Free-Motion Quilting Tips

I just finished stitching the second of the big feathers on my On the Road to Minnesota quilt. Now I am taking a break, and I decided to write down a few things I’ve figured out while working on this quilt. I thought if I wrote them down, I might actually remember them next time.

Golden Threads tips:

  1. When drawing an original symmetrical design, draw half of it, then fold the paper in half along the edge of the design, turn over, and trace the first half onto the second half of the paper. You now have a perfectly matching mirror image. If desired, unfold the paper, and retrace the whole pattern onto a new sheet.
  2. Visibility of the lines of the pattern is very important when stitching.
  3. Marking the pattern with pencil works okay, but the pencil rubs off while stitching, which means dirty fingers and maybe dirty fabric. Pencil is also not that dark.
  4. Ball-point pen makes nice dark, clear marks, but can sometimes get blotchy. I think this might be because of how slippery the surface of the paper is. (Or maybe all of my ball-point pens are full of fail.)
  5. Roller-ball pens make nice, clear marks, too. The ink takes a while to dry, and will smudge when wet. I had to either carefully plan to trace from top to bottom, to avoid smudging the lines, or wait at times for lines to dry before continuing.
  6. Permanent marker (Sharpie) makes a nice, clear mark, dries quickly and doesn’t bleed through the paper. The odour of the marker bothers me after a while, though.
  7. Tracing the pattern is easier with good lighting, and table and chair set at comfortable heights. It also helps to put white paper under the master copy of the pattern if it is on Golden Threads paper or another tracing paper.
  8. I have printed on Golden Threads paper with an ink-jet printer. I cut the paper to a size supported by my printer. A light press with a dry iron on very low heat flattened the paper. I found I could only feed through one page at a time, and from an otherwise empty paper tray. The pages tend to stick together, and the feed is sometimes poor because the paper is slippery. Ink-jet printer ink tends to flake off with while sewing. I’ve used this method when using Golden Threads paper as a foundation for foundation paper piecing. Try it at your own risk.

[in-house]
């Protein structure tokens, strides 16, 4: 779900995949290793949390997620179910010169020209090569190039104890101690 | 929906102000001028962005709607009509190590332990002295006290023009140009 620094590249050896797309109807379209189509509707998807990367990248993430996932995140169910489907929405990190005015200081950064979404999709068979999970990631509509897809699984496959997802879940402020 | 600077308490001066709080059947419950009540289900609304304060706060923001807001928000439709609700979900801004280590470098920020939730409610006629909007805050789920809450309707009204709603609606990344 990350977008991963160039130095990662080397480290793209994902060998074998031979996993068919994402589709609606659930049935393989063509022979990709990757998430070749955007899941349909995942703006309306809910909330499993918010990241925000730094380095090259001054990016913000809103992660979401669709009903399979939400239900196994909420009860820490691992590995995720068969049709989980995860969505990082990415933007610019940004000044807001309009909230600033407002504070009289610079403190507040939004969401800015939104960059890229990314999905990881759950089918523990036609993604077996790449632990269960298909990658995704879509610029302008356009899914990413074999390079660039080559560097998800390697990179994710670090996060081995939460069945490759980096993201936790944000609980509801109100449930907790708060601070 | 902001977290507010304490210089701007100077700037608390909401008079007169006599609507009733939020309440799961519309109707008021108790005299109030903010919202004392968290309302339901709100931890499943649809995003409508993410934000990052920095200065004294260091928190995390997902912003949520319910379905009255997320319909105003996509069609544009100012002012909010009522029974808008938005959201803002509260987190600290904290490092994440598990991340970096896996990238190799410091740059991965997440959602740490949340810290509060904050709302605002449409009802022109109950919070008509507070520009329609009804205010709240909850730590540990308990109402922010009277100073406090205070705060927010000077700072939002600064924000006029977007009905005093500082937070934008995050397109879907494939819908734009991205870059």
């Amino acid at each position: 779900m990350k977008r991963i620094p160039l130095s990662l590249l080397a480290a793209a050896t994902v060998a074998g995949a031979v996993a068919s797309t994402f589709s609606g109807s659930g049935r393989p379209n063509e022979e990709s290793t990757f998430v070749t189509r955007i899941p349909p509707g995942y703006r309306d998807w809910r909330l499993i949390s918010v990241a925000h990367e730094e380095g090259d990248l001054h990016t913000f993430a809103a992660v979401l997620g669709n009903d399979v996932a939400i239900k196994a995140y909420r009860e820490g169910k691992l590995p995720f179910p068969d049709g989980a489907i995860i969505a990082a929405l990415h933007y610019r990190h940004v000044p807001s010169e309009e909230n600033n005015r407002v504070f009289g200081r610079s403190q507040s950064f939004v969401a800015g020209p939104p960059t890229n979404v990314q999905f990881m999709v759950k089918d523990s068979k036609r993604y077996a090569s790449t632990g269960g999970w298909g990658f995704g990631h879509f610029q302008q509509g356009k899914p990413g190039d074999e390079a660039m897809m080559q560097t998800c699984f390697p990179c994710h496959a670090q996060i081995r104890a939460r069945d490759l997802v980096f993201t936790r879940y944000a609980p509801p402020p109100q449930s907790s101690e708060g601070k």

9. Even on dark fabric, fine black lines show up well, thanks to the light colour of the paper.
  10. Low-tack masking tape is handy to tape the page onto the master copy of the pattern.
  11. It’s a good idea to mark some placement marks on the pattern, to help line it up on the quilt before pinning.
  12. Ironing the paper on very low heat with no steam is a good way to get rid of the paper’s curl from being rolled up.
  13. Smaller stitches make the paper easier to remove after quilting.
  14. Fine-tipped tweezers are handy for removing tiny bits of paper stuck in stitches.
  15. Golden Threads paper is a great way to mark a quilt after it has already been sandwiched.

Free-motion quilting tips:

  1. A smooth work surface is very helpful to prevent the quilt from pulling or catching while quilting. I have a Sew Slip sheet on the extension table of my machine, and it works very well for me.
  2. It doesn’t take much to cause pulling or catching,  either of which make it surprisingly hard to quilt a smooth, even line. Adjust hand positions frequently, and adjust the quilt at the same time. Make sure it isn’t falling off the table edge, or catching on the bed of the machine or the front (or back) edge of the table or extension table.
  3. When stopping, keep the quilt still with both hands until the needle has stopped moving. Stop with the needle in the down position. I’ve noticed that I sometimes don’t get my foot all the way off the pedal quickly, and the machine takes another stitch or two when I am stopping. Letting go of the quilt at that moment can make it pull away and those extra stitches end up jumping away from the pattern line.
  4. Visibility helps – good lighting, a good seating height, clear lines on the pattern (if using one), magnifier glasses if needed – every little bit helps.
  5. Sit with a good body position – table and chair at the proper height, hands in comfortable positions on the machine’s bed. When stopping to adjust hands and quilt, also adjust shoulders back to where they belong – away from the ears.